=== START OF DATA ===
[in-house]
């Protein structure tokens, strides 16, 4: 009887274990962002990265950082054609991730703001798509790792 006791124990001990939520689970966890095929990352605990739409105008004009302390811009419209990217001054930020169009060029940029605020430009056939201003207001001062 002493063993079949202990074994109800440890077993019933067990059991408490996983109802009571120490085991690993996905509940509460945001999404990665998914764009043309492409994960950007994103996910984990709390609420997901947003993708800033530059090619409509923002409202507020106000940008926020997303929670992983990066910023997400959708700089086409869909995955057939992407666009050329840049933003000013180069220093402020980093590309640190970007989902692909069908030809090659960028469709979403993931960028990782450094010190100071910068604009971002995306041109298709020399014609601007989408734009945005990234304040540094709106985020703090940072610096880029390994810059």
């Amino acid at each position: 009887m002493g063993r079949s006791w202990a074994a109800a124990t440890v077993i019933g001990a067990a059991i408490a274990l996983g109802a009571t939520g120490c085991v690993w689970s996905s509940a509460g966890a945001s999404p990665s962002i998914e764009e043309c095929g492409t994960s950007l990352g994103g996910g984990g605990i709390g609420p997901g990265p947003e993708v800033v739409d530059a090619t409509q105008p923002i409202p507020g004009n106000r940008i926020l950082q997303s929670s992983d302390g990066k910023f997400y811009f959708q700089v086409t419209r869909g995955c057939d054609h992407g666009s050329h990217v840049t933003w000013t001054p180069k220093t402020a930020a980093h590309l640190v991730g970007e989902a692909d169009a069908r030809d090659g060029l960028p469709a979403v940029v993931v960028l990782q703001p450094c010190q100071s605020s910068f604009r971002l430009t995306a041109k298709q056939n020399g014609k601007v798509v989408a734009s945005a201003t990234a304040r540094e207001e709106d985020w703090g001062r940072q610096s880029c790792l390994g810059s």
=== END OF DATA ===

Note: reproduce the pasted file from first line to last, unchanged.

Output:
[in-house]
């Protein structure tokens, strides 16, 4: 009887274990962002990265950082054609991730703001798509790792 006791124990001990939520689970966890095929990352605990739409105008004009302390811009419209990217001054930020169009060029940029605020430009056939201003207001001062 002493063993079949202990074994109800440890077993019933067990059991408490996983109802009571120490085991690993996905509940509460945001999404990665998914764009043309492409994960950007994103996910984990709390609420997901947003993708800033530059090619409509923002409202507020106000940008926020997303929670992983990066910023997400959708700089086409869909995955057939992407666009050329840049933003000013180069220093402020980093590309640190970007989902692909069908030809090659960028469709979403993931960028990782450094010190100071910068604009971002995306041109298709020399014609601007989408734009945005990234304040540094709106985020703090940072610096880029390994810059």
């Amino acid at each position: 009887m002493g063993r079949s006791w202990a074994a109800a124990t440890v077993i019933g001990a067990a059991i408490a274990l996983g109802a009571t939520g120490c085991v690993w689970s996905s509940a509460g966890a945001s999404p990665s962002i998914e764009e043309c095929g492409t994960s950007l990352g994103g996910g984990g605990i709390g609420p997901g990265p947003e993708v800033v739409d530059a090619t409509q105008p923002i409202p507020g004009n106000r940008i926020l950082q997303s929670s992983d302390g990066k910023f997400y811009f959708q700089v086409t419209r869909g995955c057939d054609h992407g666009s050329h990217v840049t933003w000013t001054p180069k220093t402020a930020a980093h590309l640190v991730g970007e989902a692909d169009a069908r030809d090659g060029l960028p469709a979403v940029v993931v960028l990782q703001p450094c010190q100071s605020s910068f604009r971002l430009t995306a041109k298709q056939n020399g014609k601007v798509v989408a734009s945005a201003t990234a304040r540094e207001e709106d985020w703090g001062r940072q610096s880029c790792l390994g810059s």